The Peoples Temple Collection at the University of Southern Indiana

by Jennifer Greene

The University Archives and Special Collections (UASC) unit in the David L. Rice Library at the University of Southern Indiana (USI) has built a Communal Studies Collection since 1979. Beginning as a historic collection looking at movements from the 18th century, the early collections included documents from the Shakers, Zoar, and the Harmonists. Working with the Center for Communal Studies (CCS) at USI and both national and international Communal Studies Associations, the collection has grown to include documents from more than 500 communities worldwide.

Starting in the early 2000’s, the UASC and the CCS began to shift the focus of collecting from historic groups to more contemporary movements. This began with the back-to-land movement in post-World War II and Christian retreat communities, and eventually led to the hippie movement, to today’s eco-villages.

Peoples Temple formed during a chaotic and turbulent time in U.S. American history. Many groups tried to form cooperative living arrangements with varying degrees of success. Still the Peoples Temple events mark a turning point in the way communal organizations are seen even today. Communal organizations represent a desire for different approaches to the social issues of the times.

There are extensive collections on Peoples Temple, but Laura Johnston Kohl’s donation of her papers to the Communal Studies Collection is unique because it centers on what happened after the events at Jonestown and the demise of the Temple organization. Her papers add another voice to the story that is often overlooked, and that is how survivors recovered their lives as time goes on, not only in the immediate aftermath but, also as the decades have passed. This collection shows a commitment to healing and support that reaches beyond Peoples Temple, perhaps in ways that the Temple itself never could. Students and researchers can see how the long-ago influences of the events of 1978 were chronicled, and the ways this group of survivors has tried to help one another and remain cohesive. This aspect of Mrs. Johnston Kohl’s collection makes it different from any other collection, and it stands out as a true jewel.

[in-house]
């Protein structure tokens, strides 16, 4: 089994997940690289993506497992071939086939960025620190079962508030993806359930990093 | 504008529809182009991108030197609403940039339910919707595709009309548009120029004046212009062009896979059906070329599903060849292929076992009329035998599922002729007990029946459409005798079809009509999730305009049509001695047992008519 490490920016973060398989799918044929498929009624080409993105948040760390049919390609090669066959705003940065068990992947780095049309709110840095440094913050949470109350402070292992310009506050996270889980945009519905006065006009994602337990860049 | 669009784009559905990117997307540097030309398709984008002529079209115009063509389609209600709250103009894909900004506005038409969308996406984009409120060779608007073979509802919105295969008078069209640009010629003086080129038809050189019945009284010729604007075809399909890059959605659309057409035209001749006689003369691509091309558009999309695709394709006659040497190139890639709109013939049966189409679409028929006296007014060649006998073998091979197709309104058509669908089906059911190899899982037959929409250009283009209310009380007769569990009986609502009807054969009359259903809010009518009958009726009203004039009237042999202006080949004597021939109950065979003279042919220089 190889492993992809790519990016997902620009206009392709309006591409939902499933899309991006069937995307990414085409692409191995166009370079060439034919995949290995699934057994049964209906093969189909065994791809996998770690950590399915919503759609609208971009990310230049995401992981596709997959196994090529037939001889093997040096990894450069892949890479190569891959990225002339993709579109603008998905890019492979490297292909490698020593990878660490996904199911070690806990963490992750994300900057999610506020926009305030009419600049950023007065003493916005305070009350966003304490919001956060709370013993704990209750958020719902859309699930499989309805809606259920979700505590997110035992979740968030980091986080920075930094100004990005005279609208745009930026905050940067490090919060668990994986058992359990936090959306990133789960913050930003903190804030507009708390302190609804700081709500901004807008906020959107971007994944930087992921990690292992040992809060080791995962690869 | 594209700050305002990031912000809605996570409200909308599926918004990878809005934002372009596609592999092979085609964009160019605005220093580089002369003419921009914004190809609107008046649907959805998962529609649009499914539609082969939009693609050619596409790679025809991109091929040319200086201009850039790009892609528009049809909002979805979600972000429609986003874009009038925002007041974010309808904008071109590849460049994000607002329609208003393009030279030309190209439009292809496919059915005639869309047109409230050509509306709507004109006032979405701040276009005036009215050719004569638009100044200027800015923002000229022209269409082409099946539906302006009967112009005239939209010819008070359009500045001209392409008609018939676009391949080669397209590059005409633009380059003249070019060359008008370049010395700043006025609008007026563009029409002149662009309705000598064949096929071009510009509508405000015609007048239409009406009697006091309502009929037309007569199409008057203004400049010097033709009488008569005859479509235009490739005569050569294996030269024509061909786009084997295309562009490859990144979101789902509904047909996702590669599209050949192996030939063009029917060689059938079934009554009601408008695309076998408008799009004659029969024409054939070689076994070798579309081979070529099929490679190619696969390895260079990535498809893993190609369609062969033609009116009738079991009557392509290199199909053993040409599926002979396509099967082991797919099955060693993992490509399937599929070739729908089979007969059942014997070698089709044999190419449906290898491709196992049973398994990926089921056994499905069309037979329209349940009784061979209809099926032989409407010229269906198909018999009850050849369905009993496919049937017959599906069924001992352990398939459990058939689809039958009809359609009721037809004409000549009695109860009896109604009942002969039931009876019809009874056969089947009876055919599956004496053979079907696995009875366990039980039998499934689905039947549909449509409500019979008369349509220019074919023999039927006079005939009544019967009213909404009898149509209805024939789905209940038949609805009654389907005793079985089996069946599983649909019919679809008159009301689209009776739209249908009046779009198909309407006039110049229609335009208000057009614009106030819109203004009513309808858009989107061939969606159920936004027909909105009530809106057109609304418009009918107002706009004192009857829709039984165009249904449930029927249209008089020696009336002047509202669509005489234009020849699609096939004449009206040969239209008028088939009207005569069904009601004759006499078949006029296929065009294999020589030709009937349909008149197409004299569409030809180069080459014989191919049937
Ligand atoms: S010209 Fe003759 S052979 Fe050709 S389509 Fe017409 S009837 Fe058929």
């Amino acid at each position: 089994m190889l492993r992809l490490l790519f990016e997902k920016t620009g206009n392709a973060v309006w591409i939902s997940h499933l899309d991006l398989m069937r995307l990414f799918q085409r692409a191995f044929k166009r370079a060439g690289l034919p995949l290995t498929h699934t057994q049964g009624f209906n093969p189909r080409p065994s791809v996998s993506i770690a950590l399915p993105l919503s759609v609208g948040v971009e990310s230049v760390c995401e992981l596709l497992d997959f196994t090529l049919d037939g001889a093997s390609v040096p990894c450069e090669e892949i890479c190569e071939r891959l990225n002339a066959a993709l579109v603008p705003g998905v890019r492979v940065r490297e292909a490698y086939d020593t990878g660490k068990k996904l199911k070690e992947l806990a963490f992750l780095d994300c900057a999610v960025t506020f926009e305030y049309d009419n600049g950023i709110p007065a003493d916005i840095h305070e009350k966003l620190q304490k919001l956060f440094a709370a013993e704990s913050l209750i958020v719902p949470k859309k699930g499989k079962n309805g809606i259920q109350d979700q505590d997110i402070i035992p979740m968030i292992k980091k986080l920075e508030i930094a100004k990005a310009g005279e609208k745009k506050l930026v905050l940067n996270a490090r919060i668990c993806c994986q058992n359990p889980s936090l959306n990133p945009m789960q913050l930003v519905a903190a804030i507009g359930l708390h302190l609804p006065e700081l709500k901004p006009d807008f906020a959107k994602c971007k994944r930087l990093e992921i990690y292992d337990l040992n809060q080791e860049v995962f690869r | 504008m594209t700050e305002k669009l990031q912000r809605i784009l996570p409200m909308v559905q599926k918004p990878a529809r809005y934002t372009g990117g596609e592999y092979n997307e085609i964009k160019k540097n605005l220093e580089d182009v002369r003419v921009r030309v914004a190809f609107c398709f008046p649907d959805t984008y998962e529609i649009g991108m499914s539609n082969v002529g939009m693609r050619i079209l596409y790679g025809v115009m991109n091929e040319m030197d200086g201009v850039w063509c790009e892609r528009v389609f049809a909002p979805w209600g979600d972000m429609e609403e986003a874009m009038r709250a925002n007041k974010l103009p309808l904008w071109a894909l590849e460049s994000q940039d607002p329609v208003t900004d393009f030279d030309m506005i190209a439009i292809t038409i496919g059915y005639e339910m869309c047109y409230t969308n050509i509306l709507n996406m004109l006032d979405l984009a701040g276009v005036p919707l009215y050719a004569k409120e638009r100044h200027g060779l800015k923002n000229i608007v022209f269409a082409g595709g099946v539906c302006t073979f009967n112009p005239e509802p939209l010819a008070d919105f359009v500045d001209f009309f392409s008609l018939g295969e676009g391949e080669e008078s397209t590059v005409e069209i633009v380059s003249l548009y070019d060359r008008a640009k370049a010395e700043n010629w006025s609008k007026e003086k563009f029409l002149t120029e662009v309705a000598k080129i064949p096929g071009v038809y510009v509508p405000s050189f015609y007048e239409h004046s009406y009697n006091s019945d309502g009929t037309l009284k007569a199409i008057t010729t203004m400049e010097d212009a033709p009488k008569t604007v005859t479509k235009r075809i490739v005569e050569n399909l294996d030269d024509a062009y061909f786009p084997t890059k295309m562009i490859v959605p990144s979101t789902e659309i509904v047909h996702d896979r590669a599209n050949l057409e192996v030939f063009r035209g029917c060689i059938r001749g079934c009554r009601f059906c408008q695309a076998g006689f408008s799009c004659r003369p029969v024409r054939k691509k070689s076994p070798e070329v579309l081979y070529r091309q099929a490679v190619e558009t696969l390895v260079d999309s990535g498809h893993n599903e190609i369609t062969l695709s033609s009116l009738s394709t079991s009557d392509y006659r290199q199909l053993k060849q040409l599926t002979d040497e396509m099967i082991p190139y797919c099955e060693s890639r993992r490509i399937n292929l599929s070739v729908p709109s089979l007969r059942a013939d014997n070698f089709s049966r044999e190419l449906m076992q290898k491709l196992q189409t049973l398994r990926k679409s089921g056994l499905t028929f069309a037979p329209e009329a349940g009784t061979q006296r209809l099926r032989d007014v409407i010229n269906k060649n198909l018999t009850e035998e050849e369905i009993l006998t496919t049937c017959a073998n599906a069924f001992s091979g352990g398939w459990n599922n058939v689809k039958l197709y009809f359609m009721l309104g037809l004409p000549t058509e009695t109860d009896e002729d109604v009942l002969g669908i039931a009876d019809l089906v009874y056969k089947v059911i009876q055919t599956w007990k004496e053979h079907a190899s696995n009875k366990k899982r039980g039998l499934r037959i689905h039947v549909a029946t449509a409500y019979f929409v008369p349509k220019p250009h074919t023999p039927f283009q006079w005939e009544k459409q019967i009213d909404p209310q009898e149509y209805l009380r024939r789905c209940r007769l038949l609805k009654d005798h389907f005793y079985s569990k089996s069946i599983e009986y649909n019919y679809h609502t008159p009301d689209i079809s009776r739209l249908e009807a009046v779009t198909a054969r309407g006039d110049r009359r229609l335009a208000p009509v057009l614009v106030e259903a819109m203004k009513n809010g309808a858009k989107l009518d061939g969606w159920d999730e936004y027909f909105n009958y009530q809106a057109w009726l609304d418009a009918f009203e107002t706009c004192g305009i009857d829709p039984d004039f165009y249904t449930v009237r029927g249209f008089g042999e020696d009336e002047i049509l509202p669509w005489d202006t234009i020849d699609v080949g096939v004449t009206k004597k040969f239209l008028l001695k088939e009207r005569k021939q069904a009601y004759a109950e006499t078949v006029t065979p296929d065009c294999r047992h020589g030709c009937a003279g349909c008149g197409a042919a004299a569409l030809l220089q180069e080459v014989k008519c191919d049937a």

(The Digital Collections of the University of Southern Indiana are here. Laura Johnston Kohl’s collection is here. Jennifer Green may be reached at jagreene@usi.edu.)

Originally posted on September 30th, 2018.

Last modified on May 17th, 2020.
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